The Transportation Research Board recently highlighted a bevy of resources available to state departments of transportation to support monarch butterfly habit and migration support efforts.
[Photo courtesy of the Virginia Department of Transportation.]
A new report from the TRB’s National Cooperative Highway Research Program – Evaluating the Suitability of Roadway Corridors for Use by Monarch Butterflies – provides guidance for roadside managers to determine the potential of their roadway corridors as habitat for monarch butterflies.
The report also includes several tools and decision-support mechanisms to optimize habitat potential in a manner that is compatible with the continued operation and maintenance of the roadside.
TRB noted in a blog post that a 2014 Presidential Memorandum “influenced” its recent research on monarch butterfly conservation – a memorandum that encouraged the Federal Highway Administration to work with state DOTs, transportation associations, and roadside managers as part of a holistic approach to promote the health of pollinators.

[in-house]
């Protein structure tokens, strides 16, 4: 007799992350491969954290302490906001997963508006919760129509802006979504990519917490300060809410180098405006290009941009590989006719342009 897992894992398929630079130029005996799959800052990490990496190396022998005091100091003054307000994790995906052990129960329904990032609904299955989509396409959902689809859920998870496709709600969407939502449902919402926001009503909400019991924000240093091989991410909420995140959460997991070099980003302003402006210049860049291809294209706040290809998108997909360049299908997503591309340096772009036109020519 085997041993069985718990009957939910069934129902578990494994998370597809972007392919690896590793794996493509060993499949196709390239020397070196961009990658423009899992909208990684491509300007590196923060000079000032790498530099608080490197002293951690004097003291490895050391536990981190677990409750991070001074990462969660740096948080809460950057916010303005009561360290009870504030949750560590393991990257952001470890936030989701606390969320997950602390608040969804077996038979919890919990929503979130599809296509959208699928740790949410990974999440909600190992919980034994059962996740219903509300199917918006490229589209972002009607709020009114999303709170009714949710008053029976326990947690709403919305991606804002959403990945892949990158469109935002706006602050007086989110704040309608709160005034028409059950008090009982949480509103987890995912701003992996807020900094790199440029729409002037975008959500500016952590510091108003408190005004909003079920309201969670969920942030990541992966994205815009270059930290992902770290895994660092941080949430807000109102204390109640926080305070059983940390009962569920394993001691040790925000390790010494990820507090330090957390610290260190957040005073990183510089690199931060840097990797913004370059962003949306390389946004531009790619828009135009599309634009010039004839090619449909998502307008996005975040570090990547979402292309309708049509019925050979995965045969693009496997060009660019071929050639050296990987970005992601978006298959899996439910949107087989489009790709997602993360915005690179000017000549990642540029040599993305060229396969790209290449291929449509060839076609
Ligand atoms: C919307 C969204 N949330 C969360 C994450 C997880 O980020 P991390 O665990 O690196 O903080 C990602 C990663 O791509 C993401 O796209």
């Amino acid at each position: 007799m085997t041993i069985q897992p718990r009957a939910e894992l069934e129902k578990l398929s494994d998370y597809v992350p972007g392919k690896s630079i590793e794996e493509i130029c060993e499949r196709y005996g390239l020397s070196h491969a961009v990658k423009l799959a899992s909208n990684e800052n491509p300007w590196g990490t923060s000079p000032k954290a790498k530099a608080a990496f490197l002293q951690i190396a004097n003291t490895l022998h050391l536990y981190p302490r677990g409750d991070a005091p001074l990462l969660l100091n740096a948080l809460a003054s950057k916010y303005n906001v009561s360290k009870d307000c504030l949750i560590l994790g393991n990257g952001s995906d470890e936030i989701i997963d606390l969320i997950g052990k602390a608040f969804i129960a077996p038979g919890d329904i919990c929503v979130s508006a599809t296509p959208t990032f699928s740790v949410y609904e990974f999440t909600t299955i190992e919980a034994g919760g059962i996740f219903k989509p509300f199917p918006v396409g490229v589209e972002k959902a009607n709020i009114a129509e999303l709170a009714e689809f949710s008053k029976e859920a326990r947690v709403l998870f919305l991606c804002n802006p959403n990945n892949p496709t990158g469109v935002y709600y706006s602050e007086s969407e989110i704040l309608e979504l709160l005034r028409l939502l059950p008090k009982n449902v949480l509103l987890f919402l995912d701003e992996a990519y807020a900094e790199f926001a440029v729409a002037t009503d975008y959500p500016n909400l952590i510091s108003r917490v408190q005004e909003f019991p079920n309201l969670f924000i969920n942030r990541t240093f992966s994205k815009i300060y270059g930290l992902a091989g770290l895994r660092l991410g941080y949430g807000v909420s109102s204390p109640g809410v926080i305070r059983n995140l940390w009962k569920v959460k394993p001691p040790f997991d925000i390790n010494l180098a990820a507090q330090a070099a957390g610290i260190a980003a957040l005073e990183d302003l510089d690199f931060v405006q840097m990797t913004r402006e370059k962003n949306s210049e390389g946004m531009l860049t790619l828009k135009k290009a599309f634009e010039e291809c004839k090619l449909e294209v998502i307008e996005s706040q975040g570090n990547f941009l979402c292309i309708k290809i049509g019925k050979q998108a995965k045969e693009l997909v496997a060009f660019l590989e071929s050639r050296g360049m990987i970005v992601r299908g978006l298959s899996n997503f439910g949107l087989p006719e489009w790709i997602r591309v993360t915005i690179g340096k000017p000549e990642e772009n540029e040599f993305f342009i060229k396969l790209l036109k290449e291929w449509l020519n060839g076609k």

TRB added that forthcoming research from NCHRP will help craft a “guidebook” to help decision-makers tailor programs to maximize insect pollinator habitats along roadways. That guidebook will consider additional public benefits, roadway characteristics, and safety, as well as the geographical, adjacent land use, and ecological contexts. Butterflies and other pollinators are only a small subset of the wildlife benefiting from informed transportation planning.
In April, the U.S. Fish and Wildlife Service and the University of Illinois-Chicago signed what they called a “historic agreement” to encourage transportation and energy firms to voluntarily participate in monarch butterfly conservation by providing and maintaining habitat on potentially millions of acres of rights-of-way corridors on both public and private lands.
Both signed an integrated, nationwide candidate conservation agreement (CCA) and candidate conservation agreement (CCAA) for the monarch butterfly on energy and transportation lands throughout the lower 48 states.
The USFW noted that those formal yet voluntary agreements between the agency and both public and private landowners aim to conserve habitats that benefit at-risk species. It also “integrated” both CCA and CCAA programs so energy and transportation partners and private landowners can provide conservation seamlessly throughout their properties where there may be a mix of non-federal and federal lands.